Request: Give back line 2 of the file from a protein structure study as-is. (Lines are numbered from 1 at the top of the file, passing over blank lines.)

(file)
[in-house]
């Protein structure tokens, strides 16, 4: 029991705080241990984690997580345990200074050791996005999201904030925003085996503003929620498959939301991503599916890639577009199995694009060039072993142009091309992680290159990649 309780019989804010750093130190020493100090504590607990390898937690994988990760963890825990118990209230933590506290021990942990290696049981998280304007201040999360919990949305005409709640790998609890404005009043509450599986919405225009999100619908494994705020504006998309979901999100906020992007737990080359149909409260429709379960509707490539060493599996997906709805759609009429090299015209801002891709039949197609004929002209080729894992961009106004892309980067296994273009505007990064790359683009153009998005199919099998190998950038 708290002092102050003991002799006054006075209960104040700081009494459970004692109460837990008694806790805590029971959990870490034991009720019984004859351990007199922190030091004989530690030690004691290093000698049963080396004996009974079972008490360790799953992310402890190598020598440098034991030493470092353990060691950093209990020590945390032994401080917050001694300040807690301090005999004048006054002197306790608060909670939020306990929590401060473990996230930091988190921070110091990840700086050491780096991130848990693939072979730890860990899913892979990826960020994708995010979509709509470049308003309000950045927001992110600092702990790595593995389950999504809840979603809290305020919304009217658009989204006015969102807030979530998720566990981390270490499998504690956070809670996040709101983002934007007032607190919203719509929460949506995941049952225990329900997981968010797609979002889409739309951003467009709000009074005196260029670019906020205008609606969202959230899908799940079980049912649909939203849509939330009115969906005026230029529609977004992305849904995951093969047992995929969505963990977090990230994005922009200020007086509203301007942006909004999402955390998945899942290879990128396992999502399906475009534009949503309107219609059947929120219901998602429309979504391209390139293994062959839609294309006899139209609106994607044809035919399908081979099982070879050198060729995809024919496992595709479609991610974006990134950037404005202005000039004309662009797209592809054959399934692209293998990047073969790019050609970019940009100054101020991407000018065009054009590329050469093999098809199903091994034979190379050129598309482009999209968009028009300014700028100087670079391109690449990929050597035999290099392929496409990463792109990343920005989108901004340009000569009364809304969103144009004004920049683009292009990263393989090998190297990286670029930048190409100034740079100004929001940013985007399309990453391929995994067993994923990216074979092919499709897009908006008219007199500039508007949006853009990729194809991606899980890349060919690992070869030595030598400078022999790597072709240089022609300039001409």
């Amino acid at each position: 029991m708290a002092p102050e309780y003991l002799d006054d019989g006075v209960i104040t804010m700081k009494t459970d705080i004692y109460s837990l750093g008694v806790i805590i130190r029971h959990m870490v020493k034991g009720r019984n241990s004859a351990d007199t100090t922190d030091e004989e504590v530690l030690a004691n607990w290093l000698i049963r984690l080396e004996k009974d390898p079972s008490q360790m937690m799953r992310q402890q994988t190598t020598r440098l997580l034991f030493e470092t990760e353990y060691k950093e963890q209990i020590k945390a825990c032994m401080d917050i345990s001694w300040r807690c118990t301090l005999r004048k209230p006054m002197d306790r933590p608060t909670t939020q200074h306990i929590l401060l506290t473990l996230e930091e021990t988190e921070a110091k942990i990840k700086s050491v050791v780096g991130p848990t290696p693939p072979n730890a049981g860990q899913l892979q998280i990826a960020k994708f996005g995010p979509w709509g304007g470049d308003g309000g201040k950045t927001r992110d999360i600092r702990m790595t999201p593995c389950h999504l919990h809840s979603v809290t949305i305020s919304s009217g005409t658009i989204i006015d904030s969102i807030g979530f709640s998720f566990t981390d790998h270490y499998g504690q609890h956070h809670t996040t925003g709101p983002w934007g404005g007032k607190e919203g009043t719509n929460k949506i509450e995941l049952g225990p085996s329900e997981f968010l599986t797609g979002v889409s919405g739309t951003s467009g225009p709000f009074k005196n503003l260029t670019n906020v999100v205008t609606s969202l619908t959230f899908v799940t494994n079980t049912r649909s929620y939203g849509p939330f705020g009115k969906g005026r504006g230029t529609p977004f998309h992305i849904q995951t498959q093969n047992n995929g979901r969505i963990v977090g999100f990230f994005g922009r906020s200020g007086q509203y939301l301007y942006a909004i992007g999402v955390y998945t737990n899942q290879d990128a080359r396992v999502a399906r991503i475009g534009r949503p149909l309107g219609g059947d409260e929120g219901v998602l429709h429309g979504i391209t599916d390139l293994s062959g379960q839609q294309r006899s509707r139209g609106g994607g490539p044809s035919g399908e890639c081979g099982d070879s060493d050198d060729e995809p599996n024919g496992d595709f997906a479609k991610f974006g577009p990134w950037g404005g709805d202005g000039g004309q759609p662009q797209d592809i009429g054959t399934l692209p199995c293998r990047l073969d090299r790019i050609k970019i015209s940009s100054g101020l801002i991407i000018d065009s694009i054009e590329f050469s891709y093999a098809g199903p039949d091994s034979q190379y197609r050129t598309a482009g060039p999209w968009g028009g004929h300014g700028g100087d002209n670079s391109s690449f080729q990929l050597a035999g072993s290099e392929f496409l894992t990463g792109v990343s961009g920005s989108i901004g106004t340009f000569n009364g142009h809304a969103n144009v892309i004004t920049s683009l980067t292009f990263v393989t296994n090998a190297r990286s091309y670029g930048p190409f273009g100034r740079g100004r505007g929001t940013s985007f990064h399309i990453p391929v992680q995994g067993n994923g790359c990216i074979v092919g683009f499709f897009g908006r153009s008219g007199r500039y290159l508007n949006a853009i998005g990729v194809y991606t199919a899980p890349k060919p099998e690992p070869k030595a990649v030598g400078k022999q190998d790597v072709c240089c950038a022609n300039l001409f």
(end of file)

């Protein structure tokens, strides 16, 4: 029991705080241990984690997580345990200074050791996005999201904030925003085996503003929620498959939301991503599916890639577009199995694009060039072993142009091309992680290159990649 309780019989804010750093130190020493100090504590607990390898937690994988990760963890825990118990209230933590506290021990942990290696049981998280304007201040999360919990949305005409709640790998609890404005009043509450599986919405225009999100619908494994705020504006998309979901999100906020992007737990080359149909409260429709379960509707490539060493599996997906709805759609009429090299015209801002891709039949197609004929002209080729894992961009106004892309980067296994273009505007990064790359683009153009998005199919099998190998950038 708290002092102050003991002799006054006075209960104040700081009494459970004692109460837990008694806790805590029971959990870490034991009720019984004859351990007199922190030091004989530690030690004691290093000698049963080396004996009974079972008490360790799953992310402890190598020598440098034991030493470092353990060691950093209990020590945390032994401080917050001694300040807690301090005999004048006054002197306790608060909670939020306990929590401060473990996230930091988190921070110091990840700086050491780096991130848990693939072979730890860990899913892979990826960020994708995010979509709509470049308003309000950045927001992110600092702990790595593995389950999504809840979603809290305020919304009217658009989204006015969102807030979530998720566990981390270490499998504690956070809670996040709101983002934007007032607190919203719509929460949506995941049952225990329900997981968010797609979002889409739309951003467009709000009074005196260029670019906020205008609606969202959230899908799940079980049912649909939203849509939330009115969906005026230029529609977004992305849904995951093969047992995929969505963990977090990230994005922009200020007086509203301007942006909004999402955390998945899942290879990128396992999502399906475009534009949503309107219609059947929120219901998602429309979504391209390139293994062959839609294309006899139209609106994607044809035919399908081979099982070879050198060729995809024919496992595709479609991610974006990134950037404005202005000039004309662009797209592809054959399934692209293998990047073969790019050609970019940009100054101020991407000018065009054009590329050469093999098809199903091994034979190379050129598309482009999209968009028009300014700028100087670079391109690449990929050597035999290099392929496409990463792109990343920005989108901004340009000569009364809304969103144009004004920049683009292009990263393989090998190297990286670029930048190409100034740079100004929001940013985007399309990453391929995994067993994923990216074979092919499709897009908006008219007199500039508007949006853009990729194809991606899980890349060919690992070869030595030598400078022999790597072709240089022609300039001409």